While some parts of the United States struggle with drought, others are faced with more water than they know what to do with. Minnesota reconstructs roads and drainage systems in order to be more prepared for the large amounts of rain fall they have received, largely due to climate change.Read More
By partnering with cities across America, the 100,000 Homes campaign is going directly to the streets to end homelessness - and it’s working. With roughly 700,000 people in the United States experiencing homelessness, this organization seeks to address that using a tiered system that considers individual health needs as well.Read More
At least 25 percent of female veterans were sexually abused in childhood, making it more difficult to reenter civilian life. Volunteers of America runs a holistic housing program for homeless veterans in the U.S.Read More
Female veterans are more likely to have a history of trauma, be unemployed, and be homeless. To address this disparity, the VA has started awarding grants to organizations that help female vets.Read More
New York City black tar roofs cause a number of environmental problems, including air pollution, heat absorption that raises energy consumption, and storm water runoff in the sewer system. Efforts to turn these old roofs into green spaces cool the buildings, enable the containment of more rainfall, reduce sewer discharge, generate energy, and absorb carbon emissions. New York City has a pilot program offering financial help for green roofs.Read More
New Orleans implemented an extraordinary 10-year plan that engaged unprecedented cross-sector collaboration between government, non-profit, and private entities to provide housing and housing services to the city's homeless veterans. The city's success in providing homes for every single veteran formerly on their streets motivated cities across the nation to tackle the crises using similar means, leading to a 1/3 decline veteran homelessness since 2010.Read More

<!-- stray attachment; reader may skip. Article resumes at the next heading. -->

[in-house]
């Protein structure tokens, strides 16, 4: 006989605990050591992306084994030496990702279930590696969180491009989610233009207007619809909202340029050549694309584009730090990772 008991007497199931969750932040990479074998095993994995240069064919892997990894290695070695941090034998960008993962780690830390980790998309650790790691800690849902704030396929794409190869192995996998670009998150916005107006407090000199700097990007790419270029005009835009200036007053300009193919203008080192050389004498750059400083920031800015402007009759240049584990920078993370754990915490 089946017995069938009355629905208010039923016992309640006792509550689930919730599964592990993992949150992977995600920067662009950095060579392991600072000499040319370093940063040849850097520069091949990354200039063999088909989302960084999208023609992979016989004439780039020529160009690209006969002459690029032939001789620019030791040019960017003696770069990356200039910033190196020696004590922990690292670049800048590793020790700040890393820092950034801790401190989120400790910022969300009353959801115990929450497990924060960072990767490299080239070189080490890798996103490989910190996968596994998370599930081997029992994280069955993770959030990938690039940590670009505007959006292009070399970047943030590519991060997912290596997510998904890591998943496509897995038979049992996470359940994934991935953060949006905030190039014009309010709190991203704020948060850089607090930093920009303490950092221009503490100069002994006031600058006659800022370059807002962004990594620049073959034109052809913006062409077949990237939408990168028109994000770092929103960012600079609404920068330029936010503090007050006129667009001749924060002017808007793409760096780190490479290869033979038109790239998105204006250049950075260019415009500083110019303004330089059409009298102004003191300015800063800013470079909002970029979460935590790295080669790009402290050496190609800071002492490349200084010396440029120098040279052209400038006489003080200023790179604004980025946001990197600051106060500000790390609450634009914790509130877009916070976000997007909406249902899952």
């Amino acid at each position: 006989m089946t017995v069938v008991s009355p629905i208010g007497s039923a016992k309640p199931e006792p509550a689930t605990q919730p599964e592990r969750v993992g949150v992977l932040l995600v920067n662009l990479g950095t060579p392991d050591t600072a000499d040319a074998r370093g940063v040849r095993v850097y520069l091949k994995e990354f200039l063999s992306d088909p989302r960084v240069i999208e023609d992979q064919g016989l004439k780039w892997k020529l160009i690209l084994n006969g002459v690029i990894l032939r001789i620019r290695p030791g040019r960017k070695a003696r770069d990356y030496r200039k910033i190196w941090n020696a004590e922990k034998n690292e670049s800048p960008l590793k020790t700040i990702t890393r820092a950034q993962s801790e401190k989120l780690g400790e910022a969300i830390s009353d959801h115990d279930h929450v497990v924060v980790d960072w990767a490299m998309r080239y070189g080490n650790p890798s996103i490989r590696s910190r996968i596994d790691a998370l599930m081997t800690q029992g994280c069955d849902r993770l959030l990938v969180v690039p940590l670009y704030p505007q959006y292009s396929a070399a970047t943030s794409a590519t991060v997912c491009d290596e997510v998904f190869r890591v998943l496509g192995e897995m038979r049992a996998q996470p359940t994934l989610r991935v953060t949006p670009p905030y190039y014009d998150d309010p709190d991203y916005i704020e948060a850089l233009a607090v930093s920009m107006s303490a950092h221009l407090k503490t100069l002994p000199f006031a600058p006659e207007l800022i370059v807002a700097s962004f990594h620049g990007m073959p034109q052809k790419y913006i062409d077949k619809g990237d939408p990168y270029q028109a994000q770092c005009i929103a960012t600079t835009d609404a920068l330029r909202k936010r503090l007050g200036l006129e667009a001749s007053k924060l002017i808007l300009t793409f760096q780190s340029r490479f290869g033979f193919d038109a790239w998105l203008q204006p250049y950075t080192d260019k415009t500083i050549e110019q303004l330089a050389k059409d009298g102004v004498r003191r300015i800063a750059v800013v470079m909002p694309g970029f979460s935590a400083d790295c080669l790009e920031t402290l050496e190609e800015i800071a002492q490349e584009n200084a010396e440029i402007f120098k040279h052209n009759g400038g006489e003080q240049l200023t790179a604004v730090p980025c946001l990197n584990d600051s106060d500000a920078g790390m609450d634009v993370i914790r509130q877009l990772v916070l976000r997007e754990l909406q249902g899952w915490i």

For the past three years, water levels in the San Antonio Edwards Aquifer have decreased to uncomfortable levels and drought periods may continue as the population booms. The San Antonio Water System organization has set up rules to limit water use and has recycled water for conservation frugal innovation.Read More
New York City suffered from fires that erupted in overcrowded, run-down apartments. Then the city sleuthed through residential records and found that landlords who foreclosed let their properties fall apart and ignored safety-code violations. Greater Toronto wants to expand upon New York City’s method by using transportation surveys, census data and computer data to build transit lines.Read More
Milwaukee County’s mental health system put more resources in expensive emergency care rather than invest in programs that offer continual care. As a result, Milwaukee County identifies nine solutions from other cities that have had success in repairing mental health systems. Solutions include the ending of reliance on emergency care, expand community support programs, change laws, and supportive housing.Read More
A Dallas urban neighborhood was dilapidated with abandoned storefronts and offered no vitality for pedestrians. A group of artists and community members created Build a Better Block, in which local artisans and small businesses took over a vacant block and transformed it for a limited time to encourage the ingredients for more permanent urban renewal.Read More
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